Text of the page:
Reading an article from a prominent psychologist neuroscientist and author, the following observation was made:

“The stress of divorce is … equivalent to the stress of experiencing a car crash every day over six months.” Lyubomirsky, 2013, p. 15 of "What You May Not Know — Soundbytes from The Myths of Happiness," Sonja Lyubomirsky, Ph.D.

Divorce certainly can be stressful. Whether a divorce approximates the trauma of a daily car crash, I am not sure, but in my practice, all efforts are made to make the process of divorce as manageable and as comfortable as possible. One means toward this goal is good preparation and coaching of my clients: so much anxiety can come from clients fearing the unknowns in the process. Another approach is to bring my experience from actively managing complex cases for over 20 years, using mediation, negotiation, and trial experience (when negotiation fails).

Finally, I do try to bring to bear my experience not just as a lawyer but as counsel: I counsel and coach my clients through the process to educate them and set appropriate goals and expectations. Finally, if a client needs clinical therapy, or the children are acting out or having troubles in the midst of change, I help them connect with therapists that can provide appropriate counseling and therapy for the client and the children.

A difficult divorce need not feel like a daily car crash. My job is to be an experienced vehicle for positive client outcomes and professional management of the case. Please contact me if you have questions or concerns about your family situation, and I will be happy to help lessen the stress of divorce for you.

April 27, 2015

DuPage Divorce: Grandparent Alienation

I have represented, along with alienated parents, the grandparents that have been kept out of the lives of their grandchildren. For many years, Illinois did not recognize the right of grandparents to assert a petition for Grandparent Visitation. Illinois, however, currently has a Grandparent visitation statute that permits, under certain circumstances, grandparents petitioning a court for the right to have visitation with their grandchildren.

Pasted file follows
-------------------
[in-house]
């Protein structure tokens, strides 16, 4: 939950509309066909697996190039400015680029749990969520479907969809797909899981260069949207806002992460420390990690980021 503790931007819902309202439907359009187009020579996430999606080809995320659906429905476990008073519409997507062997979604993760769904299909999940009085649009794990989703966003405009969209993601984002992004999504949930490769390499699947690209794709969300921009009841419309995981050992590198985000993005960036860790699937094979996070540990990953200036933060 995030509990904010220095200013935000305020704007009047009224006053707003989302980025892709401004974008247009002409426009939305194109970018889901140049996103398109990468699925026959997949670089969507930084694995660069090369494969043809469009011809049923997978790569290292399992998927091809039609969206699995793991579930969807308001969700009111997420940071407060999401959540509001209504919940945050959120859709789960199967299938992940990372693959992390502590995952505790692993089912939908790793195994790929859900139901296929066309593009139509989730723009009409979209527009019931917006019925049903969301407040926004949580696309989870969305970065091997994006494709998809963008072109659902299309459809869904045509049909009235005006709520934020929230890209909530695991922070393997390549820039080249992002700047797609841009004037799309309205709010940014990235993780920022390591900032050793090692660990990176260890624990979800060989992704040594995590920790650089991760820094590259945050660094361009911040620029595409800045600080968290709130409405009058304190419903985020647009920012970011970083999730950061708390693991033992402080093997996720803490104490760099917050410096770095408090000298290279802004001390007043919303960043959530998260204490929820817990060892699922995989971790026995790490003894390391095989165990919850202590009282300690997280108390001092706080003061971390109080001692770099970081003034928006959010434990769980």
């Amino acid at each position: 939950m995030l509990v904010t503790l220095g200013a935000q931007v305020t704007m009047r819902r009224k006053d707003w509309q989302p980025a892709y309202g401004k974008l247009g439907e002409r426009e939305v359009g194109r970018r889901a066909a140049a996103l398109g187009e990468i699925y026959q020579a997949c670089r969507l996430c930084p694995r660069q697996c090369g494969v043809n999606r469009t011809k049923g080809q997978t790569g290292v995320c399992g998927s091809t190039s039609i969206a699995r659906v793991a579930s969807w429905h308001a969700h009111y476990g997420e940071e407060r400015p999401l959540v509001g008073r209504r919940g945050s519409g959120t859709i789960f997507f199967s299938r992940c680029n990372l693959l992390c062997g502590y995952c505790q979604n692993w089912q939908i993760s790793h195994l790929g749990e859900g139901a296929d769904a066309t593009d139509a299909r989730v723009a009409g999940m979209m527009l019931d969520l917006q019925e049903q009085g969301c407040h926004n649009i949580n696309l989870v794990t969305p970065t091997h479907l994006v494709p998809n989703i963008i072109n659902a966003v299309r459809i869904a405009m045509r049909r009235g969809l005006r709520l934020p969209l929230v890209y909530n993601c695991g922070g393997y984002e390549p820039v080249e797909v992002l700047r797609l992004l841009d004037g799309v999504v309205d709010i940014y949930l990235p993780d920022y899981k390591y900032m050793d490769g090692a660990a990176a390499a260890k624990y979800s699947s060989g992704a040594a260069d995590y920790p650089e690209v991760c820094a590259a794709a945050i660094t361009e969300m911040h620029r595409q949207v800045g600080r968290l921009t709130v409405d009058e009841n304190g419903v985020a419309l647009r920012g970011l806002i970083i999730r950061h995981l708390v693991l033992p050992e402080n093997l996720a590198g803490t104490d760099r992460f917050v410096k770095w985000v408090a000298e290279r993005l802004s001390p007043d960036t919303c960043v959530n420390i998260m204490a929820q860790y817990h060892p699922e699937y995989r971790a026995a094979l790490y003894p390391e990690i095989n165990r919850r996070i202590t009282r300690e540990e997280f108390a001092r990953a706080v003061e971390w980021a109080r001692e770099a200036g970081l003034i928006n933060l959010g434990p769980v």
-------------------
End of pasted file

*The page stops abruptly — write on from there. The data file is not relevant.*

Recognizing the seriousness of the issue, leading Parental Alienation expert and author Dr. Amy Baker has written on the issues concerning Grandparent Alienation:

" Grandparents can derive tremendous pleasure from relationships with grandchildren and suffer terrible pain and loss when those relationships are disrupted or prevented. As with alienation between a parent and child, alienation between a grandparent and grandchild represents a form of ambiguous loss in which the child is physically absent but very much alive in the heart and mind of the grieving grandparent. There is no closure because the child is still alive. That is the blessing and curse of alienation.
Estranged_grandmother_Thomas.jpg

Because the middle generation functions as a gatekeeper, they are the key. The alienated (or estranged) grandparent must try to repair that relationship in order to heal the psychic wound that is preventing that parent from allowing access to the grandchildren. However, it is essential to not treat that person as a means to an end. They will most likely sense that they are viewed merely as obstacles rather than as valued individuals. "

Cite: https://www.psychologytoday.com/blog/caught-between-parents/201504/alienated-grandparents

April 7, 2015

Kane County Divorce: Custody Forensics